Charles Covillaud Chair

The chair that belonged to Charles Covillaud can be seen at the Mary Aaron Museum in Marysville.

Editor’s Note: “Object Lessons” is a feature that appears occasionally in the Appeal-Democrat and focuses on historic artifacts that help tell the history of Yuba-Sutter.

 

From reading articles, to writing letters and conducting meetings, the chair Charles Covillaud sat in to conduct many of his affairs can be found inside of the Mary Aaron Museum in Marysville. 

“Many people think of the library as a quiet place,” said Chris Pedigo, a board member of Mary Aaron Museum. “But early on it’s a place where important conversations and meetings were had.”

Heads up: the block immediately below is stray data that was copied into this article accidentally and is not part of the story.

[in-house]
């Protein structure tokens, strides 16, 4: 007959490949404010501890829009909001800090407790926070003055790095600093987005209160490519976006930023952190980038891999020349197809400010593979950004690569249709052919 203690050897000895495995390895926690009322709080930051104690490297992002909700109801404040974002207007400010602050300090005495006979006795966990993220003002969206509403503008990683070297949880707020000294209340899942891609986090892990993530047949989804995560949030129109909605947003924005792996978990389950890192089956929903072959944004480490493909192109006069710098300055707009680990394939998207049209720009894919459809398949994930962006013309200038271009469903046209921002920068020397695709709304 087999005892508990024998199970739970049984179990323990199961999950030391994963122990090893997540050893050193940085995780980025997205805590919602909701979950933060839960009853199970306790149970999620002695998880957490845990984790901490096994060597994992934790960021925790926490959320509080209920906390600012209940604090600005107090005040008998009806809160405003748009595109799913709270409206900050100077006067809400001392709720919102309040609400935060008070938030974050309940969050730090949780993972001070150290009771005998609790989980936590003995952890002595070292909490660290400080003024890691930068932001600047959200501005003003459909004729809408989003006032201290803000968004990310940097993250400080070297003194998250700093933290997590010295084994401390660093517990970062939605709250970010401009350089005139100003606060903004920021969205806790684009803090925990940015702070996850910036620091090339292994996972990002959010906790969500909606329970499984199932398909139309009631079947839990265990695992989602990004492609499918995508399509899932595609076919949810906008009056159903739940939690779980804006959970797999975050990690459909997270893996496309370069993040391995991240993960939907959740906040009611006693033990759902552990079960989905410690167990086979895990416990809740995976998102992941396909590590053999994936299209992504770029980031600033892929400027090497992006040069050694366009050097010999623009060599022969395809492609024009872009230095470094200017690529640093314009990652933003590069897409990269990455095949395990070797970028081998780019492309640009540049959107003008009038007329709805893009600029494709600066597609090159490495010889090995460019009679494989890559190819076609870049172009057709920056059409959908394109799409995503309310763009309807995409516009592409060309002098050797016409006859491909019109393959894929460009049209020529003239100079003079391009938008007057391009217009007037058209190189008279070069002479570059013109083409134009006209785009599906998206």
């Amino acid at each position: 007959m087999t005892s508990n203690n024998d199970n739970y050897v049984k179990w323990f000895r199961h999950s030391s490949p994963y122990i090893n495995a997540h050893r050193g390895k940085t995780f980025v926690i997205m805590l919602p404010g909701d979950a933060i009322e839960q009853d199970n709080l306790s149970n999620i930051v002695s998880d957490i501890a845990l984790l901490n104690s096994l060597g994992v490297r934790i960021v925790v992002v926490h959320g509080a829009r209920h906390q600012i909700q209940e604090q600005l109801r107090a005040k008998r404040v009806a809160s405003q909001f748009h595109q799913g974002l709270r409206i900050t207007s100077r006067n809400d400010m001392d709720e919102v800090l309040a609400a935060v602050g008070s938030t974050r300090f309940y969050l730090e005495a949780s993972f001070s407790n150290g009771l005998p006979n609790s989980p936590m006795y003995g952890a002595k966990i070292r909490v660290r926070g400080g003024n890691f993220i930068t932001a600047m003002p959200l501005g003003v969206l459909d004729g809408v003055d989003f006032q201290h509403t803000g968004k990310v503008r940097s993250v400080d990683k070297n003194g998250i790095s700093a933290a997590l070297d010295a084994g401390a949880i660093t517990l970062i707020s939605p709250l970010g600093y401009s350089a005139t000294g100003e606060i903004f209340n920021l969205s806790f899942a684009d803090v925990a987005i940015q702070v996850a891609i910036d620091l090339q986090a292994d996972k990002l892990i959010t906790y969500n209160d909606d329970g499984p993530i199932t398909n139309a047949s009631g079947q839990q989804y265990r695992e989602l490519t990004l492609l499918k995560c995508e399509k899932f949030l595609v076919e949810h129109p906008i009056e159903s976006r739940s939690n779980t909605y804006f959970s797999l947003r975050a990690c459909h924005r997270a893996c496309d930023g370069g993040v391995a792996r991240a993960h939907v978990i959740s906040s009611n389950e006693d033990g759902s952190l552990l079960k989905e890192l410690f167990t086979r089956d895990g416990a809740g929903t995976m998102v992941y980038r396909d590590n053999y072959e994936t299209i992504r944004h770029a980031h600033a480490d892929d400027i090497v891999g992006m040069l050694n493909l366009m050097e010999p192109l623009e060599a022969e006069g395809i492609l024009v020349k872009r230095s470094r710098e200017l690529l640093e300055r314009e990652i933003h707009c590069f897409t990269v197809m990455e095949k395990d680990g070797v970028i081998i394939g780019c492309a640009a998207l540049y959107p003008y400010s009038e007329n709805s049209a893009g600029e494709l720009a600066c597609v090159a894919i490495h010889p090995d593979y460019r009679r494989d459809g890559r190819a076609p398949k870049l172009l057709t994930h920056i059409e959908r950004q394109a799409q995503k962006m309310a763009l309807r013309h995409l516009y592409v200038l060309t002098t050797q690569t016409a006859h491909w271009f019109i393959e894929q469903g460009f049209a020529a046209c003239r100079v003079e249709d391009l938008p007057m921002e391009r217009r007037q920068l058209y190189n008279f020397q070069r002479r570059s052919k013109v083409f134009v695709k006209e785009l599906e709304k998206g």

Covillaud lived from 1816 to 1867. His desk chair was used in his home and at the original Marysville library. After the Packard library was built in the early 1900s, his chair was donated there. 

“A lot of amazing things probably happened in this chair,” Pedigo said. “The fact that we have this chair is amazing. It’s pure magic that people can come experience this. That’s what I love about small towns. People can come here and relive all of the things that happened here.”

Covillaud was a very influential part of Marysville. So much so that the town was named after his wife, Mary Covillaud.

For more information on the desk chair of Charles Covillaud, visit Mary Aaron Museum on the first Saturday of the month at 704 D St., Marysville.

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